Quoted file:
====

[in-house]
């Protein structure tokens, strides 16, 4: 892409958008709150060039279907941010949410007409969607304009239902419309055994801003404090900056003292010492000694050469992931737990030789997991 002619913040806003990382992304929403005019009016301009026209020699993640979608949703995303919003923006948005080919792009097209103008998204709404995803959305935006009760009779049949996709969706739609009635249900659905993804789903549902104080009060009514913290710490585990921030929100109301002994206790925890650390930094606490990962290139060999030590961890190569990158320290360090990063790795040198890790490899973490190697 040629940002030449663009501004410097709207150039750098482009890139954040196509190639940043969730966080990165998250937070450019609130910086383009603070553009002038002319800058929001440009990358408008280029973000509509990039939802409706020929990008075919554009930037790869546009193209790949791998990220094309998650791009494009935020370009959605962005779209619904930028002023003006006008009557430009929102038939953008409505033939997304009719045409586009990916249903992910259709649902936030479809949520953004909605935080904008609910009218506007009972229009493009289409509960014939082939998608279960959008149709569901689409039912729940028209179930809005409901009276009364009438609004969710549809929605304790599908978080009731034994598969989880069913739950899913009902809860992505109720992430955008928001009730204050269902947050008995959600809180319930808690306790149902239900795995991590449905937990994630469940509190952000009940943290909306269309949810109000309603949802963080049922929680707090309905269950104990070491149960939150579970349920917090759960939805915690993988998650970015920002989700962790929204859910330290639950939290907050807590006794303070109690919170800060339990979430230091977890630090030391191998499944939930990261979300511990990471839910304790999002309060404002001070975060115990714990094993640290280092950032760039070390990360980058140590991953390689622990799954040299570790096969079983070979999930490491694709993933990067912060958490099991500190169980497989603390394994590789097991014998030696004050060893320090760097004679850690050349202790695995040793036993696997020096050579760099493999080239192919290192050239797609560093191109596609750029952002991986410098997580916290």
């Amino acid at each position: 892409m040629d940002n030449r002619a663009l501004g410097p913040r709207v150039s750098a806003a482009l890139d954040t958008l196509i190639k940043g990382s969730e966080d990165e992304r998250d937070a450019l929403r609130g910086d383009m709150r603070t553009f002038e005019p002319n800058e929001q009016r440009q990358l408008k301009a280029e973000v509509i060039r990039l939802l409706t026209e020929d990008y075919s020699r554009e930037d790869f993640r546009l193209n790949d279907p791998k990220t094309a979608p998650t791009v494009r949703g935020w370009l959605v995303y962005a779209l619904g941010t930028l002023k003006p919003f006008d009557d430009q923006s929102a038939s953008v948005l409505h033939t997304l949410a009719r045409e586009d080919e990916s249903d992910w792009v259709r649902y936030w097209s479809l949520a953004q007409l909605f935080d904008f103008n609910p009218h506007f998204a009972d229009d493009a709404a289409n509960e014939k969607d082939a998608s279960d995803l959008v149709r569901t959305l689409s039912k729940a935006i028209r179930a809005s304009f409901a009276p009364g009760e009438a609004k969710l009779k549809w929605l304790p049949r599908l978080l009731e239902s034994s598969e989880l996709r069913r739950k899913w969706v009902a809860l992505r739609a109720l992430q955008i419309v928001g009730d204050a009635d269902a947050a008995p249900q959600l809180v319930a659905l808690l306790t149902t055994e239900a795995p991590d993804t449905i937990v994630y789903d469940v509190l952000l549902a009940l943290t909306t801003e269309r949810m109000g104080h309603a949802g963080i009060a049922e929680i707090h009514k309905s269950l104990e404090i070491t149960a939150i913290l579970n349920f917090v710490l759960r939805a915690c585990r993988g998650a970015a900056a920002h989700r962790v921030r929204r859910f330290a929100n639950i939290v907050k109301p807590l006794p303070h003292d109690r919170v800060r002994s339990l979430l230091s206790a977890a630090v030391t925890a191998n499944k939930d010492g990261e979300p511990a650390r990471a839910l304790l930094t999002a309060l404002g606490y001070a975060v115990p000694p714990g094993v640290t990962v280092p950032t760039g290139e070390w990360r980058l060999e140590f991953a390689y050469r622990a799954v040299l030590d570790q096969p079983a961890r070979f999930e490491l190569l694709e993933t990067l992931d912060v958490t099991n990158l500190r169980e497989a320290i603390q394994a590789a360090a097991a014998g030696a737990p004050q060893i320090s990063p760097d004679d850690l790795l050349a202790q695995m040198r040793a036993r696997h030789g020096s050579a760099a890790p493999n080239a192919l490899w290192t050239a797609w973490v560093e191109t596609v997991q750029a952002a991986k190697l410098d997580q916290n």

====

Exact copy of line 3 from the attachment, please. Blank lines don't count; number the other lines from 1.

């Amino acid at each position: 892409m040629d940002n030449r002619a663009l501004g410097p913040r709207v150039s750098a806003a482009l890139d954040t958008l196509i190639k940043g990382s969730e966080d990165e992304r998250d937070a450019l929403r609130g910086d383009m709150r603070t553009f002038e005019p002319n800058e929001q009016r440009q990358l408008k301009a280029e973000v509509i060039r990039l939802l409706t026209e020929d990008y075919s020699r554009e930037d790869f993640r546009l193209n790949d279907p791998k990220t094309a979608p998650t791009v494009r949703g935020w370009l959605v995303y962005a779209l619904g941010t930028l002023k003006p919003f006008d009557d430009q923006s929102a038939s953008v948005l409505h033939t997304l949410a009719r045409e586009d080919e990916s249903d992910w792009v259709r649902y936030w097209s479809l949520a953004q007409l909605f935080d904008f103008n609910p009218h506007f998204a009972d229009d493009a709404a289409n509960e014939k969607d082939a998608s279960d995803l959008v149709r569901t959305l689409s039912k729940a935006i028209r179930a809005s304009f409901a009276p009364g009760e009438a609004k969710l009779k549809w929605l304790p049949r599908l978080l009731e239902s034994s598969e989880l996709r069913r739950k899913w969706v009902a809860l992505r739609a109720l992430q955008i419309v928001g009730d204050a009635d269902a947050a008995p249900q959600l809180v319930a659905l808690l306790t149902t055994e239900a795995p991590d993804t449905i937990v994630y789903d469940v509190l952000l549902a009940l943290t909306t801003e269309r949810m109000g104080h309603a949802g963080i009060a049922e929680i707090h009514k309905s269950l104990e404090i070491t149960a939150i913290l579970n349920f917090v710490l759960r939805a915690c585990r993988g998650a970015a900056a920002h989700r962790v921030r929204r859910f330290a929100n639950i939290v907050k109301p807590l006794p303070h003292d109690r919170v800060r002994s339990l979430l230091s206790a977890a630090v030391t925890a191998n499944k939930d010492g990261e979300p511990a650390r990471a839910l304790l930094t999002a309060l404002g606490y001070a975060v115990p000694p714990g094993v640290t990962v280092p950032t760039g290139e070390w990360r980058l060999e140590f991953a390689y050469r622990a799954v040299l030590d570790q096969p079983a961890r070979f999930e490491l190569l694709e993933t990067l992931d912060v958490t099991n990158l500190r169980e497989a320290i603390q394994a590789a360090a097991a014998g030696a737990p004050q060893i320090s990063p760097d004679d850690l790795l050349a202790q695995m040198r040793a036993r696997h030789g020096s050579a760099a890790p493999n080239a192919l490899w290192t050239a797609w973490v560093e191109t596609v997991q750029a952002a991986k190697l410098d997580q916290n």